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Journal Article

Blocking cardiac growth in hypertrophic cardiomyopathy induces cardiac dysfunction and decreased survival only in males


Antos,  CL
Department Genetics, Max Planck Institute for Developmental Biology, Max Planck Society;

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Luckey, S., Mansoori, J., Fair, K., Antos, C., Olson, E., & Leinwand, L. (2007). Blocking cardiac growth in hypertrophic cardiomyopathy induces cardiac dysfunction and decreased survival only in males. American Journal of Physiology: Heart and Circulatory Physiology, 292(2), H838-H845. doi:10.1152/ajpheart.00615.2006.

Cite as: https://hdl.handle.net/21.11116/0000-000D-AC4F-A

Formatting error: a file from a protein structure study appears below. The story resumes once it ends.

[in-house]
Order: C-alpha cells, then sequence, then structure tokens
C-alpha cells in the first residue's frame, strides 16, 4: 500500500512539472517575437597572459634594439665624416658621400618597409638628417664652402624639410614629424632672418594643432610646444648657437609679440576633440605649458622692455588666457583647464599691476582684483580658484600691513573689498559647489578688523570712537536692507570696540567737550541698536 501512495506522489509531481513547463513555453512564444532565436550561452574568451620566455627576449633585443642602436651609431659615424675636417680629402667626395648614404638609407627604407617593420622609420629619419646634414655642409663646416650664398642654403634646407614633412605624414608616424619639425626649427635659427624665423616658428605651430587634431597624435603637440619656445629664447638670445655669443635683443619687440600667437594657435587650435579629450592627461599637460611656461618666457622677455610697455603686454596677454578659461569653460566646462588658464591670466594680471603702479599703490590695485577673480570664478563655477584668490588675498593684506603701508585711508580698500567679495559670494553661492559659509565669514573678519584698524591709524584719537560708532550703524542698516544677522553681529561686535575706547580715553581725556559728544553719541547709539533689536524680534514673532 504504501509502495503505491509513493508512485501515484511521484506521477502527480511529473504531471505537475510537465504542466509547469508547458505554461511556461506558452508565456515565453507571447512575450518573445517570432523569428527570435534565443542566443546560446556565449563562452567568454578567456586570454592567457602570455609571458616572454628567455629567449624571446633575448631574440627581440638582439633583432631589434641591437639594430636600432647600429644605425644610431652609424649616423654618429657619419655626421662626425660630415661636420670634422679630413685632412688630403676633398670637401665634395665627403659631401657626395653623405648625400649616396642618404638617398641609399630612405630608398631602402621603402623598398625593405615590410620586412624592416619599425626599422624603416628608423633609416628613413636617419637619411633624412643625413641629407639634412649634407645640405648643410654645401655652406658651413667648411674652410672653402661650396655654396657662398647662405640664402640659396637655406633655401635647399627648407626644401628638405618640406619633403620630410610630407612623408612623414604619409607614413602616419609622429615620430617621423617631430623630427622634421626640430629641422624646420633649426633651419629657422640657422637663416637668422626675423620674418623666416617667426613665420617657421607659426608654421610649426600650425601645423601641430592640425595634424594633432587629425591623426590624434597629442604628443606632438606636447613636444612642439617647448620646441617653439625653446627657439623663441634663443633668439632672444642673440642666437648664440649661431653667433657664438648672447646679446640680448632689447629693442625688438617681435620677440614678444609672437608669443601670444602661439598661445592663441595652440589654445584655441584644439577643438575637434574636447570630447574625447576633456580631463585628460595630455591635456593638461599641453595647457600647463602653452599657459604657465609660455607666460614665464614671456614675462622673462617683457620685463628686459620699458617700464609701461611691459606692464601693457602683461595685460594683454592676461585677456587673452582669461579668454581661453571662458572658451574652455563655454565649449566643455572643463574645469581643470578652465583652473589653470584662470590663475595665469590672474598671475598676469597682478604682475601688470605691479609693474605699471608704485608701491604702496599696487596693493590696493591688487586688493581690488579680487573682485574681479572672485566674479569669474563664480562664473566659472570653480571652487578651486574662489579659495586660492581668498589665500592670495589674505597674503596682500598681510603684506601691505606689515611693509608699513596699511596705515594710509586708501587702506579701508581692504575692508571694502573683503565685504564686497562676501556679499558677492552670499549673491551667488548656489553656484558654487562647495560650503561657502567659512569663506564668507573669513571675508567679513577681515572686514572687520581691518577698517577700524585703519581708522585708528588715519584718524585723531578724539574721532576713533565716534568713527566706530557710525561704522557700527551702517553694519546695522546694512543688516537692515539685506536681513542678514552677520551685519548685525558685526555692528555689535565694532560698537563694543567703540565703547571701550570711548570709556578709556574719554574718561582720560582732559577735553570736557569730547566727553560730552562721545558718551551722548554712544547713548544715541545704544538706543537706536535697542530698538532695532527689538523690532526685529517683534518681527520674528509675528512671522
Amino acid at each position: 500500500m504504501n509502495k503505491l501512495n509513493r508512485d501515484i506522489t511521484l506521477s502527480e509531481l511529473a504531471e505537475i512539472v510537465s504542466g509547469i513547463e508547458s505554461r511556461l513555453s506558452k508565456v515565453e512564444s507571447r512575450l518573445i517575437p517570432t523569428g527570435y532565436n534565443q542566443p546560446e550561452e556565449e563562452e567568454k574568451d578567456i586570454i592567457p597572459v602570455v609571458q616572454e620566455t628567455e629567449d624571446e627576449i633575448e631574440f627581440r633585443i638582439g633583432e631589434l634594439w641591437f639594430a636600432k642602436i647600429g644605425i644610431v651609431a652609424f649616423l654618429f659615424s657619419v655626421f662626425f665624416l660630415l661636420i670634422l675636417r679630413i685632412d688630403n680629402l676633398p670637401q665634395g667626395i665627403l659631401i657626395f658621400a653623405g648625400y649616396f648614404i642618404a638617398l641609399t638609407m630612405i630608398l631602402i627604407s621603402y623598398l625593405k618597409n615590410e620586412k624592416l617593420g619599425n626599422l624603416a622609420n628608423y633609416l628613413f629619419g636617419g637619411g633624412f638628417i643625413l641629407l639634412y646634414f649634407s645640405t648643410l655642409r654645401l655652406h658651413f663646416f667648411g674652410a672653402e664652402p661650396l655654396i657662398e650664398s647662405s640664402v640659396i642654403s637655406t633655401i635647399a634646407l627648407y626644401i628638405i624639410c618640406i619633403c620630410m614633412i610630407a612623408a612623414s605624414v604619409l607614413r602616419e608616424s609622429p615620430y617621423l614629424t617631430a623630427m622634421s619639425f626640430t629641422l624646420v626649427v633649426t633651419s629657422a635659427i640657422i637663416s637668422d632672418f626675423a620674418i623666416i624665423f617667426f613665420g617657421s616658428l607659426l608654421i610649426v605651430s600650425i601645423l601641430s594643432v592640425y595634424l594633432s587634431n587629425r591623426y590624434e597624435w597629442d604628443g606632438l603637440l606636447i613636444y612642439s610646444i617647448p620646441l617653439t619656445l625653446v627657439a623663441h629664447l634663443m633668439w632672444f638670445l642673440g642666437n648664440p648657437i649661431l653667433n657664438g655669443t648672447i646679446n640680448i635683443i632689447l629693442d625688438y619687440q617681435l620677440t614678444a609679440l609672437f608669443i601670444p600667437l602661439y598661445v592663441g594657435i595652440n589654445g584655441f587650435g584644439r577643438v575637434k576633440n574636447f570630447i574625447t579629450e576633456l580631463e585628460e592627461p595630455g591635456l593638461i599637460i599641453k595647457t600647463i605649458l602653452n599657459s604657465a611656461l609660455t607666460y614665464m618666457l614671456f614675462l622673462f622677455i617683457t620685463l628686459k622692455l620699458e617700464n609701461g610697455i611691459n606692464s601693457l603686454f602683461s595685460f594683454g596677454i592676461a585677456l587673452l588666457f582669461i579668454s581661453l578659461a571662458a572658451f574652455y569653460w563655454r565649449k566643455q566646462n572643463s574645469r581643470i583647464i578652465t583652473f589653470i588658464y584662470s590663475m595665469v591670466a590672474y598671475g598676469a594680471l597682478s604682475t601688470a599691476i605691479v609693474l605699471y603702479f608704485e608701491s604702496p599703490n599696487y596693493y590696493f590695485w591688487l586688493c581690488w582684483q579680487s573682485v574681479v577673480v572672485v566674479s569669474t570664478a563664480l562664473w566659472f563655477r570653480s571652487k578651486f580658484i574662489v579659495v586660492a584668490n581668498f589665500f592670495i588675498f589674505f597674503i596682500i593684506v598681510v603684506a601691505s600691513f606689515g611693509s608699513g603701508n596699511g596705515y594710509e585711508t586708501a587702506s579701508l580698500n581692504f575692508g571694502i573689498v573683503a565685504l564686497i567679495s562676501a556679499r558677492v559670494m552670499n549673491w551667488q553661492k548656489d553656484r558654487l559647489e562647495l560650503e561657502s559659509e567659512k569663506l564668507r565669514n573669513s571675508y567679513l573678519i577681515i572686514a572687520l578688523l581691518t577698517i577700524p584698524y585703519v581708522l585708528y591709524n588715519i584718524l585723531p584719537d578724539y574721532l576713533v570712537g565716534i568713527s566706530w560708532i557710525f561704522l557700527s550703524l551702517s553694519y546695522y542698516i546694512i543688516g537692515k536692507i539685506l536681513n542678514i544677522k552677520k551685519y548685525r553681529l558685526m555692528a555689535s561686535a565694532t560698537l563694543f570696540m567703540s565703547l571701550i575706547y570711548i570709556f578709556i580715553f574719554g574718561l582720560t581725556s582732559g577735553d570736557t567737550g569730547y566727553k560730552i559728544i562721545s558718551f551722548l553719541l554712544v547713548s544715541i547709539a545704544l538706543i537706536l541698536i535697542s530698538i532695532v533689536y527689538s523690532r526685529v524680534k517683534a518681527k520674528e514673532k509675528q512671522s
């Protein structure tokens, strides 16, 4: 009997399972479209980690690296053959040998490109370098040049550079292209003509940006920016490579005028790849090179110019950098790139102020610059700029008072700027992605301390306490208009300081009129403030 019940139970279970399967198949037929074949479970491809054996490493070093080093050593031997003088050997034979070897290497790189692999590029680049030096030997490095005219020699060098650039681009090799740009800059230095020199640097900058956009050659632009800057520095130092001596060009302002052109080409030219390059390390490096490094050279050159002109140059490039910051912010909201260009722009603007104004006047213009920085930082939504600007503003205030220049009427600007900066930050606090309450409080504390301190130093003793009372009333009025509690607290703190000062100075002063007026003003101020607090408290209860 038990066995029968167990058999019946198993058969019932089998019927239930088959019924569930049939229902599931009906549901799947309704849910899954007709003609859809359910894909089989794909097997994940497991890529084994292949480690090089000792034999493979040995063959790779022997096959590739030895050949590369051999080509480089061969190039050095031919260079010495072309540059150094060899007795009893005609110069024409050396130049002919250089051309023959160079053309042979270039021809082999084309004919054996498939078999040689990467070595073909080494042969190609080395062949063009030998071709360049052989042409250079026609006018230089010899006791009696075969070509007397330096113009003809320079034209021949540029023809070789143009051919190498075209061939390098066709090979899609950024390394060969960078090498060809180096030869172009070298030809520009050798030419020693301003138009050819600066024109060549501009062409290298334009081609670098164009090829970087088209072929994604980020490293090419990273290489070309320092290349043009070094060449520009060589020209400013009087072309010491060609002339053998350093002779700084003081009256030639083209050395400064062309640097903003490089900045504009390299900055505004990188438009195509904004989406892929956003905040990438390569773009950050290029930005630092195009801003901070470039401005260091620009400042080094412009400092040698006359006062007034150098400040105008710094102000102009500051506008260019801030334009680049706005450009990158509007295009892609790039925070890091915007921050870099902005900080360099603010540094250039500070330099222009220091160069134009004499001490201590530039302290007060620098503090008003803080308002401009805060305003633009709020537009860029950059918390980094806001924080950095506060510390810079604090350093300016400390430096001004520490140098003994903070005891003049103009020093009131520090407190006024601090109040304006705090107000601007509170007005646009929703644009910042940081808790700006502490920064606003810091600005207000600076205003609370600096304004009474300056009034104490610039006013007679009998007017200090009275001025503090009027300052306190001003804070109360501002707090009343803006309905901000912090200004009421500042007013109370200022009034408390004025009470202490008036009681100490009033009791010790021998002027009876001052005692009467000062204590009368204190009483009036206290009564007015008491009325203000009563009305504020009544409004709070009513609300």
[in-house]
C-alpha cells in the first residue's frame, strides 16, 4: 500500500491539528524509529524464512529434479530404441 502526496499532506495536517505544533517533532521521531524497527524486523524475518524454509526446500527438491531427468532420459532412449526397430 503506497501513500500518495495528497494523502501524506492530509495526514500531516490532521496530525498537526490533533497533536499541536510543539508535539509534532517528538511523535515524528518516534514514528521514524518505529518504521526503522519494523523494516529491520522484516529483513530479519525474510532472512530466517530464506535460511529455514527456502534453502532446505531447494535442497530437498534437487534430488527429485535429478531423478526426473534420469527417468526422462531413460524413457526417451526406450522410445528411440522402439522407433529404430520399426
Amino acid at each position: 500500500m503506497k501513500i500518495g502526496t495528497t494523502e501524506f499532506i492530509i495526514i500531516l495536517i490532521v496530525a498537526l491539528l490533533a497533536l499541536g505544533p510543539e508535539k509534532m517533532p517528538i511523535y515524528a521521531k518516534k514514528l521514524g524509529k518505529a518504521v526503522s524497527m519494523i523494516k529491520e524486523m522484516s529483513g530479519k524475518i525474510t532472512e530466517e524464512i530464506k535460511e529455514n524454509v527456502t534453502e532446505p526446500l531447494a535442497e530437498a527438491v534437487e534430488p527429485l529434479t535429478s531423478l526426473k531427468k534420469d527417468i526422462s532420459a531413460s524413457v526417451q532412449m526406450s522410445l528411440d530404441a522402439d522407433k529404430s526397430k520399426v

Mutations in myosin heavy chain (MyHC) can cause hypertrophic cardiomyopathy (HCM) that is characterized by hypertrophy, histopathology, contractile dysfunction, and sudden death. The signaling pathways involved in the pathology of HCM have not been elucidated, and an unresolved question is whether blocking hypertrophic growth in HCM may be maladaptive or beneficial. To address these questions, a mouse model of HCM was crossed with an antihypertrophic mouse model of constitutive activated glycogen synthase kinase-3beta (caGSK-3beta). Active GSK-3beta blocked cardiac hypertrophy in both male and female HCM mice. However, doubly transgenic males (HCM/GSK-3beta) demonstrated depressed contractile function, reduced sarcoplasmic (endo) reticulum Ca(2+)-ATPase (SERCA) expression, elevated atrial natriuretic factor (ANF) expression, and premature death. In contrast, female HCM/GSK-3beta double transgenic mice exhibited similar cardiac histology, function, and survival to their female HCM littermates. Remarkably, dietary modification from a soy-based diet to a casein-based diet significantly improved survival in HCM/GSK-3beta males. These findings indicate that activation of GSK-3beta is sufficient to limit cardiac growth in this HCM model and the consequence of caGSK-3beta was sexually dimorphic. Furthermore, these results show that blocking hypertrophy by active GSK-3beta in this HCM model is not therapeutic.